"Weight Loss—What Works and What Doesn’t" By Allen Weiss, MD, MBA, President and CEO

Dr. ALlen Weiss, MD, MBA, FACP, FACR

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May 1, 2009 - We are the fattest nation in the history of civilization. What can we do about this? What diet is best? How can we best motivate people to lose weight, keep it off, or—better still—not become overweight in the first place?

 Statistics show that in 2004, 71% of the U.S. adult population was considered overweight. Obesity is the second most common cause of preventable death in our country, ranked just after smoking.

Recently, articles in the New England Journal of Medicine (NEJM) and the Journal of the American Medical Association (JAMA) addressed the above questions concerning effective weight control. The results will surprise you, as will another conclusion that suggests what might work for our society.

The conclusion of the NEJM article is that there is no clinically meaningful difference in diets—high or low fat, high or low carbohydrate, high or low protein. The content of the diet is irrelevant. Total calorie count is all that matters with the exception that certain diseases do require special restrictions such as diabetes or hyperlipidemia (high cholesterol or triglycerides). Studies indicate that those people whose attendance in group sessions was the highest were the most successful in losing weight. The other relevant factor for weight loss is physical activity. The participants were encouraged to do 90 minutes of moderate exercise per week. This was self monitored and is known to be very effective; nonetheless, it is difficult—and requires will power—to begin and sustain.

In America today we are being seduced by multitudes of high calorie foods and labor saving devices. Having people involved in group therapy is the most important motivator. The “team approach” seems to be the most effective tool to lose weight.

What happens if you pay people to lose weight? JAMA reported on a sixteen week study using behavioral economics, i.e., paying overweight people to lose weight. Dieters were paid $400 if they met or exceeded their daily and overall goals during the study. These folks were compared to another matched group who were not paid. Overall, the paid group did better during the study and continued better after seven months. Further studies are needed to see how well this program works in the long term.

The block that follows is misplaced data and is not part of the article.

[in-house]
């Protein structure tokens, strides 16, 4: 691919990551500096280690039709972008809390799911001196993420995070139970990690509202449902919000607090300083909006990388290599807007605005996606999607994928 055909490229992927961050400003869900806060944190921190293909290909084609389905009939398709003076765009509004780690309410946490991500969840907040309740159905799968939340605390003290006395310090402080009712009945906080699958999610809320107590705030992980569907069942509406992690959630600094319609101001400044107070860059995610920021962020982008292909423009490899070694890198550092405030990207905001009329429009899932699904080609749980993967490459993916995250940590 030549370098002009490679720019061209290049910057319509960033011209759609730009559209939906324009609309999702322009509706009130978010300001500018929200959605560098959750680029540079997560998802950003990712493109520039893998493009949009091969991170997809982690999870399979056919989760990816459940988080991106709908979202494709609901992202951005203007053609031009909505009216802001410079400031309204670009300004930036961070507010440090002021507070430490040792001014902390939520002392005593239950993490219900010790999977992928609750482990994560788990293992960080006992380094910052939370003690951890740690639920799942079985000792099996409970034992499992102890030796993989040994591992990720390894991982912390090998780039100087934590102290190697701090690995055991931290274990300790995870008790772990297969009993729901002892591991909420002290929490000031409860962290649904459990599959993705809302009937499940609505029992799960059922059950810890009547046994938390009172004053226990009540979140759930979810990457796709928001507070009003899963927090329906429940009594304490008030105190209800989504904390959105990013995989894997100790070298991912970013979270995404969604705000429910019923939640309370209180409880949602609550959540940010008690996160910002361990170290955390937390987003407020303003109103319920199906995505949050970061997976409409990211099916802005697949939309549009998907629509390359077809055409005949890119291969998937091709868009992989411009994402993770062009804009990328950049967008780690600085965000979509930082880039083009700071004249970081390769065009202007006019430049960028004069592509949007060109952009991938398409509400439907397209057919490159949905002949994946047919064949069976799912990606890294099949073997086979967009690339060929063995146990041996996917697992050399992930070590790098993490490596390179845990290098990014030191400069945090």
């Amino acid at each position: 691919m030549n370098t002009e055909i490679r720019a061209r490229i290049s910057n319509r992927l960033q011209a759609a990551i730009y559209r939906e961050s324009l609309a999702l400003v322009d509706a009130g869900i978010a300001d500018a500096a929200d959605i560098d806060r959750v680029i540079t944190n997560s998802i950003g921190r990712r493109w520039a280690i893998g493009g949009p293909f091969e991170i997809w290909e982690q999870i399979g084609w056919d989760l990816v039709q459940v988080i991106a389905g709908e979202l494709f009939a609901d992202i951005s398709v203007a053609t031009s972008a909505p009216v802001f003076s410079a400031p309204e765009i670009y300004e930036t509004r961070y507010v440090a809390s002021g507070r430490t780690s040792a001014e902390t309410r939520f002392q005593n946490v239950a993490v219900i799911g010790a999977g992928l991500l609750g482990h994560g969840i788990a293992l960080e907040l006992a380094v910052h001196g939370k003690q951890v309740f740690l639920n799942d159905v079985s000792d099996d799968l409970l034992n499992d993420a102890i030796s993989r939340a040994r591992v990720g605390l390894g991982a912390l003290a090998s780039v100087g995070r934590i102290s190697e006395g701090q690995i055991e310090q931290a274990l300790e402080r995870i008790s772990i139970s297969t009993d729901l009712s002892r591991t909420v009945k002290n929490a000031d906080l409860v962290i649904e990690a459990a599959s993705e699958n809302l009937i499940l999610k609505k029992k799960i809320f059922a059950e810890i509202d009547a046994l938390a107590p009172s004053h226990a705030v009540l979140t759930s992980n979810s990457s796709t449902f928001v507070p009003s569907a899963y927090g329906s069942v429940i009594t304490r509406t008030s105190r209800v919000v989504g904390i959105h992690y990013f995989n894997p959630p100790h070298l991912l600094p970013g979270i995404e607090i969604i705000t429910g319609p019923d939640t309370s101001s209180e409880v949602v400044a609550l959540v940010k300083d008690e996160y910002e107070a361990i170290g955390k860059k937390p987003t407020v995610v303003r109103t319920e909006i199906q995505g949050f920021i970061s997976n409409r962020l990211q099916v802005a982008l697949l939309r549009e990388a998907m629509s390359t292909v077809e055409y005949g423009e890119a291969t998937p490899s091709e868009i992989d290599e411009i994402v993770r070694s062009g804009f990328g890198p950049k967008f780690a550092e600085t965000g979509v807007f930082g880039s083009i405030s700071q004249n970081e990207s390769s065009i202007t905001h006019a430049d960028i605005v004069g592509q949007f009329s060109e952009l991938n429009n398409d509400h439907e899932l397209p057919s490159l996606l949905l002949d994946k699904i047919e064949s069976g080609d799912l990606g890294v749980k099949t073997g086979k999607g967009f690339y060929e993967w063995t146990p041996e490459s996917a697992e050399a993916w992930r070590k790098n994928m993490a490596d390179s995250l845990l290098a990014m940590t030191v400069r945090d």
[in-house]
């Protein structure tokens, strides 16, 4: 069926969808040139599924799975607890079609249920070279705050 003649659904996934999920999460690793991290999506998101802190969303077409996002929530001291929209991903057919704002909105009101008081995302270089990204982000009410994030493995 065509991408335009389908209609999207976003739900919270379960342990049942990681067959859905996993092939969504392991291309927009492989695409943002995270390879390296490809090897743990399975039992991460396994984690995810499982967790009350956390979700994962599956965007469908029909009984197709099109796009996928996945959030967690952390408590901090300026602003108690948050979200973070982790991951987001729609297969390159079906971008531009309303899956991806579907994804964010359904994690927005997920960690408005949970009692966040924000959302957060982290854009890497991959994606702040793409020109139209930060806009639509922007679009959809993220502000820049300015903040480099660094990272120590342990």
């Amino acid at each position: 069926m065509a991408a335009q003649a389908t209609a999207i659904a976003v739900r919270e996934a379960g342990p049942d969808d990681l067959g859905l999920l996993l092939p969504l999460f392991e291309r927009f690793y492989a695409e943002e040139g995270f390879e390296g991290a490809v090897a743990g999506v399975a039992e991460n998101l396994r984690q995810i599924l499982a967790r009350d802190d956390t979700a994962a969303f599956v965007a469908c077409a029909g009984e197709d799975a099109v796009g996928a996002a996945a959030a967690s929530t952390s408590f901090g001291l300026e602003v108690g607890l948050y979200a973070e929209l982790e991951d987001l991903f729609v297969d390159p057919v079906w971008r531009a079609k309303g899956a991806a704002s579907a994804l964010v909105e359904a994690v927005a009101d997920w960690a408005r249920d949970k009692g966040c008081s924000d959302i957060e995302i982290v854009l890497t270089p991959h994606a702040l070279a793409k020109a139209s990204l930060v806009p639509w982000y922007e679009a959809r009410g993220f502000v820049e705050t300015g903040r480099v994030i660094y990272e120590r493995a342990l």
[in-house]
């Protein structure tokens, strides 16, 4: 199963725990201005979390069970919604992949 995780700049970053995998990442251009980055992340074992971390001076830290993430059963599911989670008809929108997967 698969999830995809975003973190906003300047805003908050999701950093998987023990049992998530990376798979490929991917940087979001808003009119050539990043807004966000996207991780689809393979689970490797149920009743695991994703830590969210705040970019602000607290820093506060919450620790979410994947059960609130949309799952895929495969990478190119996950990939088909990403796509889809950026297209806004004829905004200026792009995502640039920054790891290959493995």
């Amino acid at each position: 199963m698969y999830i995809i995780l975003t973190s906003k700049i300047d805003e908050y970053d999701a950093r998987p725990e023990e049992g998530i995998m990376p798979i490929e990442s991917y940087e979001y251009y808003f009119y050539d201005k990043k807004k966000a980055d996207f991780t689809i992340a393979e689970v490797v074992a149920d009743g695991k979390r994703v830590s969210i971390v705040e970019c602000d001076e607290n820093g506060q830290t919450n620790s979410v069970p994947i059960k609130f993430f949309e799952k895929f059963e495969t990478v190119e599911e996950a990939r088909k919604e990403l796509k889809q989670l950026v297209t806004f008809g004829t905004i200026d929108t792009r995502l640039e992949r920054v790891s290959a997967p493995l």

An accompanying NEJM editorial reviewed a community based educational program designed to help school aged children avoid becoming overweight. The program started in 2000 with everyone in town -- from local political leaders, to store owners, to teachers, to health care professionals -- cooperating in the effort to have children eat responsibly and move around more. The two participating towns built playgrounds and parks. Walking was encouraged. Active sports activities were supported, while being just a spectator was discouraged. Watching others exercise, being glued to the TV or being otherwise inactive were viewed by everyone as being unattractive.

The results are astounding. The prevalence of overweight children fell 8.8% while nearby towns with the same demographics but not the focused program had an increase of 17.8% in overweight children. As evidenced in this study, as well as the one above concerning group diet and exercise therapy, social pressure works!

Now the surprise—the two towns that were successful are in France. The total community approach is now being copied in 200 towns in Europe. Should we become more motivated as a society? I think so. We live in a global community as indicated by the spread of things both good and bad, such as worldwide conservation and economic concerns.

We should be able to adopt the successful programs of others. Instead of growing bigger we should be growing healthier.


Dr. Allen Weiss is CEO & President of the NCH Healthcare System. He is board certified in Internal Medicine, Rheumatology and Geriatrics, and was in private practice in Naples, Florida from 1977 - 2000. Dr. Weiss is active in a variety of professional organizations and boards, and has been published in numerous medical journals, including the American Journal of Medicine and the Journal of Clinical Investigation.